Back to the old country

appropriate stamp for IRS forms Spent some time waiting in lines at the Postal Orifice today (my local branch is actually pretty decent, but I still find the service as a whole unpredictable and suspect.) Along with the obvious beggary forms for the government’s financial shock troops, I returned the Romanian rights contracts. I hope they don’t get lost in the landslide of tax returns. I’m a lot more interested in my paltry contract–and it is paltry–than whatever the government’s been doing with my tax money (and if they will give any of it back to me), to be honest. I usually figure that whatever the gov has already snagged is not coming back and I’m just going through the ritual motions to keep the monsters at bay–like throwing spilled salt over the shoulder.

What is one supposed to throw to keep financial vampires away…? (Aside from more money, that is.)

vampire bunny But more importantly, when will the contracts get to Romania? And is the Romanian Postal Service as vague as the US one? Should I have put garlic in the envelope against postal vampires? (Do they suck the words off the pages of missives for sustenance? or do they just go for the stamps? And do they look like this guy, on the left?) Weirdly, the USPS won’t allow a Delivery Confirmation on a First Class letter that is less than 3/4 of an inch thick–and the contracts aren’t that large–and I didn’t feel a need to send them Priority Mail as I usually do, since Steve is still in London and I want the contracts to land on his desk after he gets home so they’ll be on the top of the stack of mail rather than hidden deep inside it. And I hope he’ll let me know when they arrive, since the USPS won’t. With luck–and the usual dutiful and speedy service afforded by the USPS’s loyal cross-country delivery tortoises, so long as they don’t get jumped by vampire bunnies–they’ll show up on Monday. I hope, I hope, I hope.


About Kat Richardson

Writer, editor, eccentric pain in the tail, bestselling author of the Greywalker novels.
This entry was posted in Personal blither, Stuff about the book(s). Bookmark the permalink.

2 Responses to Back to the old country

  1. Nathan says:

    i was surprised and delighted by such a hastey response (not to mention a little giddy at the thought that i was reading the personal words of a published author concerning a personal question).

    Nonetheless, all enthusiams aside, i found the advice quite helpful. i find that in my eagerness to see a bound piece with my name on it, i sometimes (rather i should say often) fail to slow down and consider how a mixed audience would take the material. With this in mind i am going to complete my editing and enlist several varying minds to dive into my world (a truly daunting task indeed… perhaps i’ll have to offer them a free dinner upon completion- it would serve as a good opurtunity to have all criticisms delivered if nothing else).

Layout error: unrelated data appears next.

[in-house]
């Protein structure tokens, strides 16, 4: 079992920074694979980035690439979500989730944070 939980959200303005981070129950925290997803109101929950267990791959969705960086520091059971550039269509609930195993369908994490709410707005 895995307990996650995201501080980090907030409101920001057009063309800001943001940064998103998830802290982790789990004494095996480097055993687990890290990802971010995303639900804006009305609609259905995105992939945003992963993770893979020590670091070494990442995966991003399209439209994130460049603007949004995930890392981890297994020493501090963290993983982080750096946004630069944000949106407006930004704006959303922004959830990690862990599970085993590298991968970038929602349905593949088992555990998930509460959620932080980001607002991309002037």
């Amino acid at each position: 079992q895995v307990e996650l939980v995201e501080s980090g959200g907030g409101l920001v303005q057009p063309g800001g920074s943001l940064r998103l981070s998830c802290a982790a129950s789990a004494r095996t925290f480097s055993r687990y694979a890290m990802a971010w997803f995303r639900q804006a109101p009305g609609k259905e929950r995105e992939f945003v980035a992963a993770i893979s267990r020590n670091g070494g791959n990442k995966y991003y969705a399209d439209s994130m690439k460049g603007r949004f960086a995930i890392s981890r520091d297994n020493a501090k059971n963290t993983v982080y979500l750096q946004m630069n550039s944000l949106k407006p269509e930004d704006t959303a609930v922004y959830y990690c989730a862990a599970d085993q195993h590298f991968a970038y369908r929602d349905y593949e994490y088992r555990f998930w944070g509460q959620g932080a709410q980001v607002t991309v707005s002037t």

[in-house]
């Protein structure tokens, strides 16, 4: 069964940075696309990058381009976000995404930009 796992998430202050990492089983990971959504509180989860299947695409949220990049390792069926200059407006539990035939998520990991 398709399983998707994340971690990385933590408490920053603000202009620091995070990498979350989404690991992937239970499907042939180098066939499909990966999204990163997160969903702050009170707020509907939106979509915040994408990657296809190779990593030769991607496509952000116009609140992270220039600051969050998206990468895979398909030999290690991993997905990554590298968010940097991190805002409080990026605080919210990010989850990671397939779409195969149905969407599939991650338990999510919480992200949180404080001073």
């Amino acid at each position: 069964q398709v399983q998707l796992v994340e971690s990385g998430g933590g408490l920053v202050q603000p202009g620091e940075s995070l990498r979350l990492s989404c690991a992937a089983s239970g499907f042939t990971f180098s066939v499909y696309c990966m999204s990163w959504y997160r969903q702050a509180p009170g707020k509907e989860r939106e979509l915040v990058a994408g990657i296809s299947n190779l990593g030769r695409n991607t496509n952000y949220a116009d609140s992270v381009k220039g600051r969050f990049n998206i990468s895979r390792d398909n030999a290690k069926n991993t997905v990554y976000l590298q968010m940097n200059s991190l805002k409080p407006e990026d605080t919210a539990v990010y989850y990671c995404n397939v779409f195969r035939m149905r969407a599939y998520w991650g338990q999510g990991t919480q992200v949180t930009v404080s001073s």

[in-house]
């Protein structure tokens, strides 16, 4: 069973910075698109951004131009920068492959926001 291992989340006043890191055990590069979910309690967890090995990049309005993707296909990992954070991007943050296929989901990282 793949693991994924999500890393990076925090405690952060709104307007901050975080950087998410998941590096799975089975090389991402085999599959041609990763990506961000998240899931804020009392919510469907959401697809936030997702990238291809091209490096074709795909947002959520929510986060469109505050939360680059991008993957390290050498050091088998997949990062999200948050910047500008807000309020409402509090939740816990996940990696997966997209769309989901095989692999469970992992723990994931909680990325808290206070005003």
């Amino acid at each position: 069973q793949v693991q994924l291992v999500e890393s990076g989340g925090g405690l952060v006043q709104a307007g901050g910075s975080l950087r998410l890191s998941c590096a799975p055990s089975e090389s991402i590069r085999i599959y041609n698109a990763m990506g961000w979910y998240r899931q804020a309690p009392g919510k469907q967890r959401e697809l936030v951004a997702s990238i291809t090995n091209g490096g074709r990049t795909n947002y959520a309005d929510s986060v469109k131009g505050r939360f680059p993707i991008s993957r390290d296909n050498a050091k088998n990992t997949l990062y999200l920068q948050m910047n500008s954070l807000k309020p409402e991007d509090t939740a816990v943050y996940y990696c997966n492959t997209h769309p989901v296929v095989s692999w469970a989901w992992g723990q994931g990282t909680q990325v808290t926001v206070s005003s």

now… assuming my “audience” deems the material worthy of resting on the shelves of a Barnes & Noble and i feel ready to send my ink and paper love-child off to be judged, what is the best way to decide on publishers? various professors that i’ve asked this to have returned with different ideas of what the next step would be, and though i certainly value their opinions, i would like yet another (especially if the source is a published author who writes in a somewhat similar genre).

    i feel somewhat strange messaging you with these questions that are unrelated to your work and was hoping i could also perhaps ask some questions concerning GREYWALKER (one of my new favorites):

    1) where did the inspiration for the GREYWALKER universe emerge?
    2) how far do you plan to carry the story of Detective Blaine?/how many books are expected/planned?

    honestly there’s a lot more, but most of them are curiosities concerning where the story is going, and i’m going to try and save those and be patient until the sequal comes out.

    Good luck with everything and thanks again.
    PS- Dig the vampire bunny
    PPS- I’d prefer to be seen as a groovy fan of a talented author and not an annoyance. if my questions/comments become a hassle (since a hectic business life [and ferrets] can do that), please tell me so that i can gracefully withdraw before an admiring reader becomes an annoying fan.

  2. I only wish I had a forum space I could direct you to so this conversation would be easier (I can’t pester my husband to set one up, right now). The blog post-and-reply thing doesn’t work very well for this. And I’m a little swamped with the current book, so I can’t put the sort of time into a longer reply that either of us might like.

    Inspiration for Greywalker and the world-set came from a lot of different places, including some physics and metaphysics books I was reading at the time, an old British TV show about a ghost detective and the general weirdness that exists in Seattle. I think there’s a Romantic Times article coming out in May that has the info. (Someday I really need to do a FAQ….) I will eventually do more “Tips for Newbie Authors” about some of this stuff.

    How many books: I sent an initial arc proposal for 5, but there’s room for as many as the publisher and I feel comfortable with. I have a current contract for 3 and expect to renew it, but nothing’s a sure thing in this business and I don’t know how many Greywalker books there will be in the end.

Comments are closed.